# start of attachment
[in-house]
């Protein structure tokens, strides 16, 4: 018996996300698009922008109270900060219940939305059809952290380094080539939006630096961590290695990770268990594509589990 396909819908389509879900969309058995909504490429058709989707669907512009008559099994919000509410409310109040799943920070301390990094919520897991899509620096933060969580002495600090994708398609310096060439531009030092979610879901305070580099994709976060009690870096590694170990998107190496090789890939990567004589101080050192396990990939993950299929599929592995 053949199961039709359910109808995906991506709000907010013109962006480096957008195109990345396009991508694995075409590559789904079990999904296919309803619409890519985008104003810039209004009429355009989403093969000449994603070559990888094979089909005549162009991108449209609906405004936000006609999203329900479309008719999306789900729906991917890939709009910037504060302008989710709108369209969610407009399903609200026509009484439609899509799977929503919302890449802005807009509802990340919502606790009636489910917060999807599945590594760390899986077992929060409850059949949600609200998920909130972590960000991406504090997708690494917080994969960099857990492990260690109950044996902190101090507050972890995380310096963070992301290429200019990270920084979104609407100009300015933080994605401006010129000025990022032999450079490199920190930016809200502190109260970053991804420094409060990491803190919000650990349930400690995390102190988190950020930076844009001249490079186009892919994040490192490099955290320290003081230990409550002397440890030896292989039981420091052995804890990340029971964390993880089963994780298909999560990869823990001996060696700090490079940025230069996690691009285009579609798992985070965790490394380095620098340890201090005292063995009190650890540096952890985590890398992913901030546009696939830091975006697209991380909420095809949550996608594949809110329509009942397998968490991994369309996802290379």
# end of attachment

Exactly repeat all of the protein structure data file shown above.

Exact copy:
[in-house]
């Protein structure tokens, strides 16, 4: 018996996300698009922008109270900060219940939305059809952290380094080539939006630096961590290695990770268990594509589990 396909819908389509879900969309058995909504490429058709989707669907512009008559099994919000509410409310109040799943920070301390990094919520897991899509620096933060969580002495600090994708398609310096060439531009030092979610879901305070580099994709976060009690870096590694170990998107190496090789890939990567004589101080050192396990990939993950299929599929592995 053949199961039709359910109808995906991506709000907010013109962006480096957008195109990345396009991508694995075409590559789904079990999904296919309803619409890519985008104003810039209004009429355009989403093969000449994603070559990888094979089909005549162009991108449209609906405004936000006609999203329900479309008719999306789900729906991917890939709009910037504060302008989710709108369209969610407009399903609200026509009484439609899509799977929503919302890449802005807009509802990340919502606790009636489910917060999807599945590594760390899986077992929060409850059949949600609200998920909130972590960000991406504090997708690494917080994969960099857990492990260690109950044996902190101090507050972890995380310096963070992301290429200019990270920084979104609407100009300015933080994605401006010129000025990022032999450079490199920190930016809200502190109260970053991804420094409060990491803190919000650990349930400690995390102190988190950020930076844009001249490079186009892919994040490192490099955290320290003081230990409550002397440890030896292989039981420091052995804890990340029971964390993880089963994780298909999560990869823990001996060696700090490079940025230069996690691009285009579609798992985070965790490394380095620098340890201090005292063995009190650890540096952890985590890398992913901030546009696939830091975006697209991380909420095809949550996608594949809110329509009942397998968490991994369309996802290379």